( By Ghulam Mohiyuddin )
  • any religion that touts itself as the final perfect religion will have to tolerate hatred from all those religions it hates, denigrates and blasphemes ...
    ( By hats off! )
  • All the Prophets who gave the law were necessarily Kings or Rulers with the required political power to lay down the law as well as ...
    ( By Naseer Ahmed )
  • Blasphemy laws are deeply rooted in Islam and among all sects of Muslims. Shias, Sunnis, Barelvis, Deobandis, and Salafis all are united in their support ...
    ( By Usman Sakhi )
  • La Ikrah Fiddin does not allow anyone to go and speak ill against any Prophet.
    ( By Ghulam Hussain )
  • @SkepticleNothing in this world is taking place without the will of God. LolBut those who have ill intentions against Islam around the world will love you.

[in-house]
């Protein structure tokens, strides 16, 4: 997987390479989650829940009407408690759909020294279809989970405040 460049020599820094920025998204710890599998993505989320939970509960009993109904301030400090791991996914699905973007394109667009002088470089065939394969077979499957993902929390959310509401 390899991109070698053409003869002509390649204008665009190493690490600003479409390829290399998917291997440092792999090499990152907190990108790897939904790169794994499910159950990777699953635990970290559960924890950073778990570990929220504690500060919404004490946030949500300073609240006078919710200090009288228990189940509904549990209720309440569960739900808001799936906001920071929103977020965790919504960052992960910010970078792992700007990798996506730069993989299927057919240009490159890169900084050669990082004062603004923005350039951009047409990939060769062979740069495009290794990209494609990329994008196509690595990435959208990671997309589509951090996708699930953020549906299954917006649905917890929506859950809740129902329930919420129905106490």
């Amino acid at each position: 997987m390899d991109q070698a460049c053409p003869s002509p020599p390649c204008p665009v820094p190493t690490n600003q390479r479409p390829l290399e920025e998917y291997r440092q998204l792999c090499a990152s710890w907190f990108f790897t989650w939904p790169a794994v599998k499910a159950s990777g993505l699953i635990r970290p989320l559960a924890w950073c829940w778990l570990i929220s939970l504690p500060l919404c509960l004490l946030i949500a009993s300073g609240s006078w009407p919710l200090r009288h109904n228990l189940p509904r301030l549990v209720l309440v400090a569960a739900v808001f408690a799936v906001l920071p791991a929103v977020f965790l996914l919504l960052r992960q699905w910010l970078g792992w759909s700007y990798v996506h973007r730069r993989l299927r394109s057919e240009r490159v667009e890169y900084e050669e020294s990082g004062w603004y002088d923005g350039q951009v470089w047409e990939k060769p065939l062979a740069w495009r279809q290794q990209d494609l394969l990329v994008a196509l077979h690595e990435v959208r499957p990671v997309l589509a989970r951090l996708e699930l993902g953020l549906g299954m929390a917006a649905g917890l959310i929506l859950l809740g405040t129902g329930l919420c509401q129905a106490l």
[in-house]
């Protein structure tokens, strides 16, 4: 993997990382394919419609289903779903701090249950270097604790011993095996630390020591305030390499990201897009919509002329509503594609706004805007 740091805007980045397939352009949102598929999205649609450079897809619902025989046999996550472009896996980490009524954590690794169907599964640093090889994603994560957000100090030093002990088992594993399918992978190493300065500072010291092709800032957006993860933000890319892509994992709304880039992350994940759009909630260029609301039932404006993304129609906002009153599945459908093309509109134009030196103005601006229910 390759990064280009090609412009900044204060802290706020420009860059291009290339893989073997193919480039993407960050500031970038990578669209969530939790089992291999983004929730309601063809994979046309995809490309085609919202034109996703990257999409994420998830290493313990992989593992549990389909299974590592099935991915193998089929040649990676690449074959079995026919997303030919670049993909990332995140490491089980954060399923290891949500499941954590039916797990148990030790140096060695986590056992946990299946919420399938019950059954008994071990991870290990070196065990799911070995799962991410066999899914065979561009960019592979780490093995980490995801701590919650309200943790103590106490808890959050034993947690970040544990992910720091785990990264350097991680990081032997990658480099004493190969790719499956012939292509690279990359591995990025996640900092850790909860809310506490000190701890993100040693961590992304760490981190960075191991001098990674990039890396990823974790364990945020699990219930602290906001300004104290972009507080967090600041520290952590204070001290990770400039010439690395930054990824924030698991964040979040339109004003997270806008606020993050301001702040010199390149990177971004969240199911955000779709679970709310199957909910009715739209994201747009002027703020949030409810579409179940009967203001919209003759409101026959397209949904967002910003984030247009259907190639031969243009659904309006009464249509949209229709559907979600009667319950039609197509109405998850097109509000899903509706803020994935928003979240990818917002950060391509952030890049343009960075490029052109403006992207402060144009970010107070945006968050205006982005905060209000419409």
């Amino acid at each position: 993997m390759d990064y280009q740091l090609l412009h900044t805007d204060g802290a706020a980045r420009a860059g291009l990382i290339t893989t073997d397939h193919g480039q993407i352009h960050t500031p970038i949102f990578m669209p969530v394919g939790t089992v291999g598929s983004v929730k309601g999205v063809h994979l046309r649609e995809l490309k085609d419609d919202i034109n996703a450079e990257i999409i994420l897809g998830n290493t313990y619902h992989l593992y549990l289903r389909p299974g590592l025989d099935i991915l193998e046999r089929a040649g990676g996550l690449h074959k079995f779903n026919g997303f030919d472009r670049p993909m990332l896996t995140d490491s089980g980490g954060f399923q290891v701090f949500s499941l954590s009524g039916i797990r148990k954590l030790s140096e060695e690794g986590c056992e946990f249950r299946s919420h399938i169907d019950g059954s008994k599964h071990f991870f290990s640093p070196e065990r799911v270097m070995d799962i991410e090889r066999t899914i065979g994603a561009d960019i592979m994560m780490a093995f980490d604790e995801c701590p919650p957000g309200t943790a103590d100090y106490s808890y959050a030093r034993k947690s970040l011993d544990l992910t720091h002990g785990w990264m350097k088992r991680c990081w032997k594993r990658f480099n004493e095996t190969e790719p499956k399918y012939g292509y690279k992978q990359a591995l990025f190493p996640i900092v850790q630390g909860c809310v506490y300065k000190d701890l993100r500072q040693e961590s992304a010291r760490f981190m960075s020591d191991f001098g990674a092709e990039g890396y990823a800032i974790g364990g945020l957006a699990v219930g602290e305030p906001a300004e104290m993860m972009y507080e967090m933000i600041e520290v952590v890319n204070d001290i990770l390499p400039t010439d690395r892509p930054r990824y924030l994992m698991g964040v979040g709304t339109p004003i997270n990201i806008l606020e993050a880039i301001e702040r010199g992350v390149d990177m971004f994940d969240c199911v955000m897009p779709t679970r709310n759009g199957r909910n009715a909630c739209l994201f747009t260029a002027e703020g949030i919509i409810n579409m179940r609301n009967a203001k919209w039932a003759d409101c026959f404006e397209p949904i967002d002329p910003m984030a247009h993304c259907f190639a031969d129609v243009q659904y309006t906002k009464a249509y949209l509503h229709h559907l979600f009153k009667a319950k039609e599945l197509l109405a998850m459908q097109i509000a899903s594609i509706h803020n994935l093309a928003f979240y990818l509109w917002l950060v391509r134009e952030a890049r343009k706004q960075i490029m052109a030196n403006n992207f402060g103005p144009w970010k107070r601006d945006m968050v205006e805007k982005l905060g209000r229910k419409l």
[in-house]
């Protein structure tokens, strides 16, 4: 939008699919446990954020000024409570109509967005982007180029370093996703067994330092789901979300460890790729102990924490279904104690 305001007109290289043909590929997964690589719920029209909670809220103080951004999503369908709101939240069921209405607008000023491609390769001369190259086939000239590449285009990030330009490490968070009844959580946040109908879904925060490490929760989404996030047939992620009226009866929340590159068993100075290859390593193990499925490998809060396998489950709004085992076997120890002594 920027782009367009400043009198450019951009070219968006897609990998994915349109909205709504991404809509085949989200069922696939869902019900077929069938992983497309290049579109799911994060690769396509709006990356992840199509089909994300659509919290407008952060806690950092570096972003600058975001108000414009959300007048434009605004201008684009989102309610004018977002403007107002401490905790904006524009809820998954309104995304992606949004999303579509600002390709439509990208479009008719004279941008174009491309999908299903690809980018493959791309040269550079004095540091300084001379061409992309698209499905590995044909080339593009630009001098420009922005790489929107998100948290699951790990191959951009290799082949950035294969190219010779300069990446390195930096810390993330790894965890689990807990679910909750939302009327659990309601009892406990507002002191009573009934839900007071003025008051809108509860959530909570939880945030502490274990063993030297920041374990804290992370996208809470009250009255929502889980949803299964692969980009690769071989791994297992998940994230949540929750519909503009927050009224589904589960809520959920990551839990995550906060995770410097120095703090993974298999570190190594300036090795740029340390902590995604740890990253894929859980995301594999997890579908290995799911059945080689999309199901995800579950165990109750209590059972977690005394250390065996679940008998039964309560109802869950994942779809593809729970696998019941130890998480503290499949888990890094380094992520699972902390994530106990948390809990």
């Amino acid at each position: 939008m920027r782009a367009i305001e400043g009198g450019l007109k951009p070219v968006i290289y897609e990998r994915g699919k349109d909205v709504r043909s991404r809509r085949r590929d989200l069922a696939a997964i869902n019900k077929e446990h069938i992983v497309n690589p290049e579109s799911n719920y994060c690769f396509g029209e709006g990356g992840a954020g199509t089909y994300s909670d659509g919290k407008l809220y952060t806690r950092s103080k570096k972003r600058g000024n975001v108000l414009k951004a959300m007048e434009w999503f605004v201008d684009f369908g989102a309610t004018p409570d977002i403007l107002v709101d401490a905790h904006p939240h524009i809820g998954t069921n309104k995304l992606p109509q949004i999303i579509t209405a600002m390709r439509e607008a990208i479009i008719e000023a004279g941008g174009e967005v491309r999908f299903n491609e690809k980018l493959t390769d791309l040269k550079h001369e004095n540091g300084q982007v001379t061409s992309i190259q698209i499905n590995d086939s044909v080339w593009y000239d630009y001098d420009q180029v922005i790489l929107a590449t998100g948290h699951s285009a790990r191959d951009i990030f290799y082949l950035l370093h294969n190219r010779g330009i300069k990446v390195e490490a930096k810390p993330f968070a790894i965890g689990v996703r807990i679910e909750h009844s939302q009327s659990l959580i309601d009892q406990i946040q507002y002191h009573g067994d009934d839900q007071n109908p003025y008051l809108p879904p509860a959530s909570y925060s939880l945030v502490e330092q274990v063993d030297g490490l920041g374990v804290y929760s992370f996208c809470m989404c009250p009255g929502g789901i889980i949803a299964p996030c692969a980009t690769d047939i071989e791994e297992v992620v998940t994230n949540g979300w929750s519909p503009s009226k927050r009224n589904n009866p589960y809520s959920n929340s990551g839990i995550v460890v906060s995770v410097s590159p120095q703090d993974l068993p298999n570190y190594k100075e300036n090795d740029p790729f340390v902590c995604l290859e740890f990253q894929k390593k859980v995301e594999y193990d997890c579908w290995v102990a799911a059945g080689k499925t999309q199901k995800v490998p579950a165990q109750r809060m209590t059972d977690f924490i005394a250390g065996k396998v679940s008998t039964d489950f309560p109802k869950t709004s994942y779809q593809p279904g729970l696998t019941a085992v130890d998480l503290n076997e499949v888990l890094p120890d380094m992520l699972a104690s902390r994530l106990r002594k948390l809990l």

( By Usman Sakhi )
  •  @Anburaj sb,You yourself have got wrong information.This articles is based on true historical accounts. Please correct your own information. 
    ( By Ghulam Hussain )
  • crass post modernist word soup.irrelevant. meaningless word-jugglery. confusion cloaked in an imitation gown of wisdom.just what the heaven is "spiritualism"?the only common factor is ...
    ( By hats off! )
  • I kno English and Tamil only. I know for certain that this article must be a bundle of lies. I request the admin to ...
    ( By dr.A.Anburaj )
  • ضرت عاشہ رضی اللہ تعالٰی عنه سے آپ ﷺ نے نکاح، اللہ تبارک وتعالى کے حکم کی تعمیل میں کیا تھا۔(صحیح البخاری، جلد 5،  کتاب ...
    ( By Skepticle )
  • Mashallah. .Good indormation
    ( By Nayab Rasool )
  • From acknowledging diversity to encouraging pluralism, Islam outlines a firm standard for Muslims to develop peaceful coexistence with non-Muslims. For Islam, establishing peace is the ultimate goal, ...
    ( By Ghulam Ghaus Siddiqi غلام غوث الصديقي )
  • If a man can explain God well enough so that he is satisfied, his view and explanation of God is too small. We can’t encompass the ...
    ( By Usman Sakhi )
  • Why people get inspired by Zakir Naik? https://bit.ly/2PwEFB3